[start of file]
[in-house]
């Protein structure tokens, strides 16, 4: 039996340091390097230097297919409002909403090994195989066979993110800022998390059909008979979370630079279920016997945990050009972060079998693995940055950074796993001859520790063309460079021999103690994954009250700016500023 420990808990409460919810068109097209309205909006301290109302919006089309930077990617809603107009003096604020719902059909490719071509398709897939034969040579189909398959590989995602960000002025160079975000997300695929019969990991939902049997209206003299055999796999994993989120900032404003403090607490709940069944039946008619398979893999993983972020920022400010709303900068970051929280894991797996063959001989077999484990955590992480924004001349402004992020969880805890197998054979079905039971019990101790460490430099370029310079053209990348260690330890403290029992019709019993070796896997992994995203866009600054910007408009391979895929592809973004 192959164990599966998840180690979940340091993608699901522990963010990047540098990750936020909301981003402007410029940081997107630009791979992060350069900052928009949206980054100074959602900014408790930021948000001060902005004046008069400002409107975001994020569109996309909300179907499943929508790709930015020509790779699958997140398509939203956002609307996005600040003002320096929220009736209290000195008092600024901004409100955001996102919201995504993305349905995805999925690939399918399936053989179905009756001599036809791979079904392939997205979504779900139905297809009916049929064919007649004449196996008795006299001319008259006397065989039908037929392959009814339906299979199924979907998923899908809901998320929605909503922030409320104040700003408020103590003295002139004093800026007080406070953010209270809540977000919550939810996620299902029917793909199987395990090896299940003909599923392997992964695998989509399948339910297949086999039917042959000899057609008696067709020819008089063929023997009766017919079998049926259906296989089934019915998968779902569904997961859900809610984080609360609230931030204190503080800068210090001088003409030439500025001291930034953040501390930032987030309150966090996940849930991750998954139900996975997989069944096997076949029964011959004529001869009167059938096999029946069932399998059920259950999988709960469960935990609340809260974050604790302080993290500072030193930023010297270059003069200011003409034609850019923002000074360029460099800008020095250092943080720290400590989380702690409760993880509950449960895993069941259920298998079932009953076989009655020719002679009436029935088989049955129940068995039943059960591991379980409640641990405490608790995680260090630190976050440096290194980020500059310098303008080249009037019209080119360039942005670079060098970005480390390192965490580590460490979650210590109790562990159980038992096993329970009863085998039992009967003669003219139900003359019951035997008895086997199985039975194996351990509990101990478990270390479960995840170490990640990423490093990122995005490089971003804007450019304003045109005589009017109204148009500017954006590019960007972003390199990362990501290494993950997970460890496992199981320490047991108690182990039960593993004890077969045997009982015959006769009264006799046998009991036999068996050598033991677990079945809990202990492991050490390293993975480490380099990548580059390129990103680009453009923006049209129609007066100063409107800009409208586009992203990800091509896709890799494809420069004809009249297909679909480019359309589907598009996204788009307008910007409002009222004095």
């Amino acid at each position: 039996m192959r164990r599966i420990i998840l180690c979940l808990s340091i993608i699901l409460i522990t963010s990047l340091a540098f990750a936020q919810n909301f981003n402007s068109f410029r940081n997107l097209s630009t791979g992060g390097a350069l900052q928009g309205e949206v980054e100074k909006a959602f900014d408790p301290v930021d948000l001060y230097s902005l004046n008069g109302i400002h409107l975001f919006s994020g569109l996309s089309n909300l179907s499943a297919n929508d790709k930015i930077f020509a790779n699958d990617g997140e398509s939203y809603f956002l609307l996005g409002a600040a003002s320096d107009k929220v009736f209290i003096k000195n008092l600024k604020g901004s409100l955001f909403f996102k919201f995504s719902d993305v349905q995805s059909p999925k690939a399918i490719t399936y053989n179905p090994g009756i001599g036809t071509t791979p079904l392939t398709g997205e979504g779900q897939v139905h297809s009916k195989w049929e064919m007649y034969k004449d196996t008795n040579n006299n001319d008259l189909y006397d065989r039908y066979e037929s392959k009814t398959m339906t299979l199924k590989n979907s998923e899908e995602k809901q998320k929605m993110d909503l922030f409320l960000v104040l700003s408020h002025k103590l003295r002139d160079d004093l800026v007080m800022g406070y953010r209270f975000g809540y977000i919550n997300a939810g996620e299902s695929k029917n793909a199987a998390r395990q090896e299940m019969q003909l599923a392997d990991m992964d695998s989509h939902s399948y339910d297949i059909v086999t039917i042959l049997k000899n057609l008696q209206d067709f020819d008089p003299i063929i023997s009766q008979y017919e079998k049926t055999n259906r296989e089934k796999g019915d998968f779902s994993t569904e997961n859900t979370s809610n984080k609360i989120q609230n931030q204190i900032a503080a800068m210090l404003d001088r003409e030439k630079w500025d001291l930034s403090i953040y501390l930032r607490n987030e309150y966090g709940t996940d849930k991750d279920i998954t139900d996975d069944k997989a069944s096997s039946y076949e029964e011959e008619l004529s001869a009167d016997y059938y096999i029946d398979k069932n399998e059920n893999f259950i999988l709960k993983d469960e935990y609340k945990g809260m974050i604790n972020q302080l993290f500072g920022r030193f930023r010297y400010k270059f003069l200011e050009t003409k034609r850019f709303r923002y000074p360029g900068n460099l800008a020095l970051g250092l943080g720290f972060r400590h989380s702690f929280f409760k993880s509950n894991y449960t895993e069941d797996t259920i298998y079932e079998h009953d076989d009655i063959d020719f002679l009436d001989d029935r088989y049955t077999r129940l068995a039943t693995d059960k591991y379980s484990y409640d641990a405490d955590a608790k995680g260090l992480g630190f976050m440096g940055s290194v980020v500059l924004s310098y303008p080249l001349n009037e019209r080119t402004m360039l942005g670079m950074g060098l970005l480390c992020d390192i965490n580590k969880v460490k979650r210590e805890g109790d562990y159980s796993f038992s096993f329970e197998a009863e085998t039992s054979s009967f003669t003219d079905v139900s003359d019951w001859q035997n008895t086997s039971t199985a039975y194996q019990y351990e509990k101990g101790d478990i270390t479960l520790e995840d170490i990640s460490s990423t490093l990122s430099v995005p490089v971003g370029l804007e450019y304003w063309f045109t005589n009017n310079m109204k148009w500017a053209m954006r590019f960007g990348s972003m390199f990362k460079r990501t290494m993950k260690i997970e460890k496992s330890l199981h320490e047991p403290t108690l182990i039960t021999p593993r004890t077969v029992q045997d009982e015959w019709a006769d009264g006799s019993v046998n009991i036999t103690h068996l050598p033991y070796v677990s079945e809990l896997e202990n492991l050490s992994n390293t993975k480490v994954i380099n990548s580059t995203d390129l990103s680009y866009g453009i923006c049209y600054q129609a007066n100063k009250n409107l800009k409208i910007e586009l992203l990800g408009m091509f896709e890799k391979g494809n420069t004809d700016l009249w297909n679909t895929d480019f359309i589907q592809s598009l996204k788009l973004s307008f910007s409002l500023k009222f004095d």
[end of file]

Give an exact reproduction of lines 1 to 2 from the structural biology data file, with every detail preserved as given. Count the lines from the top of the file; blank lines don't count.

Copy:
[in-house]
């Protein structure tokens, strides 16, 4: 039996340091390097230097297919409002909403090994195989066979993110800022998390059909008979979370630079279920016997945990050009972060079998693995940055950074796993001859520790063309460079021999103690994954009250700016500023 420990808990409460919810068109097209309205909006301290109302919006089309930077990617809603107009003096604020719902059909490719071509398709897939034969040579189909398959590989995602960000002025160079975000997300695929019969990991939902049997209206003299055999796999994993989120900032404003403090607490709940069944039946008619398979893999993983972020920022400010709303900068970051929280894991797996063959001989077999484990955590992480924004001349402004992020969880805890197998054979079905039971019990101790460490430099370029310079053209990348260690330890403290029992019709019993070796896997992994995203866009600054910007408009391979895929592809973004 192959164990599966998840180690979940340091993608699901522990963010990047540098990750936020909301981003402007410029940081997107630009791979992060350069900052928009949206980054100074959602900014408790930021948000001060902005004046008069400002409107975001994020569109996309909300179907499943929508790709930015020509790779699958997140398509939203956002609307996005600040003002320096929220009736209290000195008092600024901004409100955001996102919201995504993305349905995805999925690939399918399936053989179905009756001599036809791979079904392939997205979504779900139905297809009916049929064919007649004449196996008795006299001319008259006397065989039908037929392959009814339906299979199924979907998923899908809901998320929605909503922030409320104040700003408020103590003295002139004093800026007080406070953010209270809540977000919550939810996620299902029917793909199987395990090896299940003909599923392997992964695998989509399948339910297949086999039917042959000899057609008696067709020819008089063929023997009766017919079998049926259906296989089934019915998968779902569904997961859900809610984080609360609230931030204190503080800068210090001088003409030439500025001291930034953040501390930032987030309150966090996940849930991750998954139900996975997989069944096997076949029964011959004529001869009167059938096999029946069932399998059920259950999988709960469960935990609340809260974050604790302080993290500072030193930023010297270059003069200011003409034609850019923002000074360029460099800008020095250092943080720290400590989380702690409760993880509950449960895993069941259920298998079932009953076989009655020719002679009436029935088989049955129940068995039943059960591991379980409640641990405490608790995680260090630190976050440096290194980020500059310098303008080249009037019209080119360039942005670079060098970005480390390192965490580590460490979650210590109790562990159980038992096993329970009863085998039992009967003669003219139900003359019951035997008895086997199985039975194996351990509990101990478990270390479960995840170490990640990423490093990122995005490089971003804007450019304003045109005589009017109204148009500017954006590019960007972003390199990362990501290494993950997970460890496992199981320490047991108690182990039960593993004890077969045997009982015959006769009264006799046998009991036999068996050598033991677990079945809990202990492991050490390293993975480490380099990548580059390129990103680009453009923006049209129609007066100063409107800009409208586009992203990800091509896709890799494809420069004809009249297909679909480019359309589907598009996204788009307008910007409002009222004095």